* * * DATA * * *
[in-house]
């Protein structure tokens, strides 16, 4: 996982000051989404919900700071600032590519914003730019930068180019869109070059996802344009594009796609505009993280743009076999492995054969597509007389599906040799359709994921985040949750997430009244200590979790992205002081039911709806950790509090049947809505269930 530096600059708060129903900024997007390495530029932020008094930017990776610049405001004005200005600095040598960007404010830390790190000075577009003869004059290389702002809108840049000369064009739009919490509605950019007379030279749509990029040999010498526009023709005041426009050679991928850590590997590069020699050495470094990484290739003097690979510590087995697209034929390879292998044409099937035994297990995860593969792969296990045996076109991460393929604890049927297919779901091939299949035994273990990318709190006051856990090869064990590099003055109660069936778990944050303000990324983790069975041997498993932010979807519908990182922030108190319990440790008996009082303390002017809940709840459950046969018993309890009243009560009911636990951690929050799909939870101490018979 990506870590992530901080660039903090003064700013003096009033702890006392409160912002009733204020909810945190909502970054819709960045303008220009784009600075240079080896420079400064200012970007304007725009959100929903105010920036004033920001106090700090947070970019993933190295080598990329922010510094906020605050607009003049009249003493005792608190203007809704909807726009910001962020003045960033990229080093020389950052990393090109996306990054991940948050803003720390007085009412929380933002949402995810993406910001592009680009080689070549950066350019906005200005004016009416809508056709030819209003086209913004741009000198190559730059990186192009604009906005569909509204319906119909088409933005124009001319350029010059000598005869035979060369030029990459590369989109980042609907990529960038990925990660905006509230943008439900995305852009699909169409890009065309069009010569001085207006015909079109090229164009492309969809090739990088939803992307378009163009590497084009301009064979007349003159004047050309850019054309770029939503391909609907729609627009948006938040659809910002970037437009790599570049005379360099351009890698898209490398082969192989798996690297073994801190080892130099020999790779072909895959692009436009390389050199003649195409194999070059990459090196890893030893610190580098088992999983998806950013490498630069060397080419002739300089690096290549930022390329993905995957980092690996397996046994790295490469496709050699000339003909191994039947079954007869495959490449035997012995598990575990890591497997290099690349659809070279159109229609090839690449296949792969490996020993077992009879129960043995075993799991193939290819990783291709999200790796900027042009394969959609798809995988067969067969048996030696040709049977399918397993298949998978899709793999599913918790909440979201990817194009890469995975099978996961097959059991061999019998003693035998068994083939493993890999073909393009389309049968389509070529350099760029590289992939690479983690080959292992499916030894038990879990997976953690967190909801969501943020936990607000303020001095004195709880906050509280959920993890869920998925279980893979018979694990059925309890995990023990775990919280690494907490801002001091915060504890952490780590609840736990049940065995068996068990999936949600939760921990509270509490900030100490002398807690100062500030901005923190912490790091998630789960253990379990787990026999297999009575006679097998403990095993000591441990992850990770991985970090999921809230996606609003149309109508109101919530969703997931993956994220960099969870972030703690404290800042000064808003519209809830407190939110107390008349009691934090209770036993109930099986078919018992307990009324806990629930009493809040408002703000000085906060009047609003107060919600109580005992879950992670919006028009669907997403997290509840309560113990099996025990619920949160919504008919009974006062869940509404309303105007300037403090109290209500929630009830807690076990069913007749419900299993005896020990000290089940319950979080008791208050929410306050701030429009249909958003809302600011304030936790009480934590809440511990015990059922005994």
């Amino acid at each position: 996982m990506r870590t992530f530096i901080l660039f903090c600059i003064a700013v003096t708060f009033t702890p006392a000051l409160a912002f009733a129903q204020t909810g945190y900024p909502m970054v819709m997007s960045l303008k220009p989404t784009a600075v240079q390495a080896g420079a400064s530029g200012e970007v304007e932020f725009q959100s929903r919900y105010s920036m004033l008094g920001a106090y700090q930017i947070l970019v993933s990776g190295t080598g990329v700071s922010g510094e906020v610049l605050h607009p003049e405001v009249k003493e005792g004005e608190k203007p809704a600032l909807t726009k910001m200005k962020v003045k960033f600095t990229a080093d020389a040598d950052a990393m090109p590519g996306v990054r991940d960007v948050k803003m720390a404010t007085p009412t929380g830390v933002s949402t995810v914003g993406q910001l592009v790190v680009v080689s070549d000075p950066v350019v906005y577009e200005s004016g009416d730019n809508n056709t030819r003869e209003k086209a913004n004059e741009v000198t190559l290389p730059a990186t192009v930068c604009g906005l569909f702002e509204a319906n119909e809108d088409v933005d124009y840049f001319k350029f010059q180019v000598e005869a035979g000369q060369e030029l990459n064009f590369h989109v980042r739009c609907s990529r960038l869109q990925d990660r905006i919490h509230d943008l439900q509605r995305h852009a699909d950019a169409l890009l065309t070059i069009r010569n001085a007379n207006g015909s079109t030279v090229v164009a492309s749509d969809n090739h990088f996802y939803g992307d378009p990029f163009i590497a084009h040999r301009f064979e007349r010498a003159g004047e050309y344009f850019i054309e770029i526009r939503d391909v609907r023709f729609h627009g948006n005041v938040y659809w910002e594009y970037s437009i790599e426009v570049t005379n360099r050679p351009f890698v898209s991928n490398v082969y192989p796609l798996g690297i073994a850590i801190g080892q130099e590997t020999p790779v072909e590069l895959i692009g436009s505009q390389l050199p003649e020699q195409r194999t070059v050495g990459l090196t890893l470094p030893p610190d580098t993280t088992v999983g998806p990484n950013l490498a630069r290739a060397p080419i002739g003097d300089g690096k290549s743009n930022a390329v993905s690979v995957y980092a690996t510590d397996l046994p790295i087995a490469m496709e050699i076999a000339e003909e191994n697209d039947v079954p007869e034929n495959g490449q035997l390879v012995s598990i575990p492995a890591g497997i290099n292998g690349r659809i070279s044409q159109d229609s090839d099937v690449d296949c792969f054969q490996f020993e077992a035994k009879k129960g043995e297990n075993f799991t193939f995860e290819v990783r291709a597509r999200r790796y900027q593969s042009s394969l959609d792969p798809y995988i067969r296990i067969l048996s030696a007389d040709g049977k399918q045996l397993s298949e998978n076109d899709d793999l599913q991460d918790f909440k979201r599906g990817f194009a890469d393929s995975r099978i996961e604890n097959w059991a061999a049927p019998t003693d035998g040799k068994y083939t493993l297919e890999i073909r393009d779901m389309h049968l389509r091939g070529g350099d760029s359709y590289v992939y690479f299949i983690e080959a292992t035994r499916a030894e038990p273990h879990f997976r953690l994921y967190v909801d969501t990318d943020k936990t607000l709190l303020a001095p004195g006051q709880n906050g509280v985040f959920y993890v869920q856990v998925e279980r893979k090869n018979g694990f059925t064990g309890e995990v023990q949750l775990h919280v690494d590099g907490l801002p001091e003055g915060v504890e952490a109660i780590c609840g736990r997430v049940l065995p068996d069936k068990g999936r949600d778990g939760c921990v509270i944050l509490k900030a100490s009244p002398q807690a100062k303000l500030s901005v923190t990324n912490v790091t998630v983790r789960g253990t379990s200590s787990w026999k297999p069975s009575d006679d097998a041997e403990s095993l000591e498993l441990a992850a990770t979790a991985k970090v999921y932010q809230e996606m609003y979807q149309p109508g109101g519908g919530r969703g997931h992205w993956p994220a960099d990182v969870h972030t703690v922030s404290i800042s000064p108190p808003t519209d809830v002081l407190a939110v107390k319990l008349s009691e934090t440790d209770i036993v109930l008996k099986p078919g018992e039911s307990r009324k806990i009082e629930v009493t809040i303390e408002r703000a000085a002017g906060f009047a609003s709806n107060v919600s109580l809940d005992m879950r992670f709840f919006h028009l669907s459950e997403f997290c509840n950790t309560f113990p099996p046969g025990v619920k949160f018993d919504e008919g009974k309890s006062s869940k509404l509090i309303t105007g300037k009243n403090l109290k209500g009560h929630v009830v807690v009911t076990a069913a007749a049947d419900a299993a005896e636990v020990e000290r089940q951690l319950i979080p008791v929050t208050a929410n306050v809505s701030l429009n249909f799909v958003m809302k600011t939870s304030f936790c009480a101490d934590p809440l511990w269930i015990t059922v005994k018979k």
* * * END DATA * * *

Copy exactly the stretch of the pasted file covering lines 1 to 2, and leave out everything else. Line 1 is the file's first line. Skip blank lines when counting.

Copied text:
[in-house]
């Protein structure tokens, strides 16, 4: 996982000051989404919900700071600032590519914003730019930068180019869109070059996802344009594009796609505009993280743009076999492995054969597509007389599906040799359709994921985040949750997430009244200590979790992205002081039911709806950790509090049947809505269930 530096600059708060129903900024997007390495530029932020008094930017990776610049405001004005200005600095040598960007404010830390790190000075577009003869004059290389702002809108840049000369064009739009919490509605950019007379030279749509990029040999010498526009023709005041426009050679991928850590590997590069020699050495470094990484290739003097690979510590087995697209034929390879292998044409099937035994297990995860593969792969296990045996076109991460393929604890049927297919779901091939299949035994273990990318709190006051856990090869064990590099003055109660069936778990944050303000990324983790069975041997498993932010979807519908990182922030108190319990440790008996009082303390002017809940709840459950046969018993309890009243009560009911636990951690929050799909939870101490018979 990506870590992530901080660039903090003064700013003096009033702890006392409160912002009733204020909810945190909502970054819709960045303008220009784009600075240079080896420079400064200012970007304007725009959100929903105010920036004033920001106090700090947070970019993933190295080598990329922010510094906020605050607009003049009249003493005792608190203007809704909807726009910001962020003045960033990229080093020389950052990393090109996306990054991940948050803003720390007085009412929380933002949402995810993406910001592009680009080689070549950066350019906005200005004016009416809508056709030819209003086209913004741009000198190559730059990186192009604009906005569909509204319906119909088409933005124009001319350029010059000598005869035979060369030029990459590369989109980042609907990529960038990925990660905006509230943008439900995305852009699909169409890009065309069009010569001085207006015909079109090229164009492309969809090739990088939803992307378009163009590497084009301009064979007349003159004047050309850019054309770029939503391909609907729609627009948006938040659809910002970037437009790599570049005379360099351009890698898209490398082969192989798996690297073994801190080892130099020999790779072909895959692009436009390389050199003649195409194999070059990459090196890893030893610190580098088992999983998806950013490498630069060397080419002739300089690096290549930022390329993905995957980092690996397996046994790295490469496709050699000339003909191994039947079954007869495959490449035997012995598990575990890591497997290099690349659809070279159109229609090839690449296949792969490996020993077992009879129960043995075993799991193939290819990783291709999200790796900027042009394969959609798809995988067969067969048996030696040709049977399918397993298949998978899709793999599913918790909440979201990817194009890469995975099978996961097959059991061999019998003693035998068994083939493993890999073909393009389309049968389509070529350099760029590289992939690479983690080959292992499916030894038990879990997976953690967190909801969501943020936990607000303020001095004195709880906050509280959920993890869920998925279980893979018979694990059925309890995990023990775990919280690494907490801002001091915060504890952490780590609840736990049940065995068996068990999936949600939760921990509270509490900030100490002398807690100062500030901005923190912490790091998630789960253990379990787990026999297999009575006679097998403990095993000591441990992850990770991985970090999921809230996606609003149309109508109101919530969703997931993956994220960099969870972030703690404290800042000064808003519209809830407190939110107390008349009691934090209770036993109930099986078919018992307990009324806990629930009493809040408002703000000085906060009047609003107060919600109580005992879950992670919006028009669907997403997290509840309560113990099996025990619920949160919504008919009974006062869940509404309303105007300037403090109290209500929630009830807690076990069913007749419900299993005896020990000290089940319950979080008791208050929410306050701030429009249909958003809302600011304030936790009480934590809440511990015990059922005994």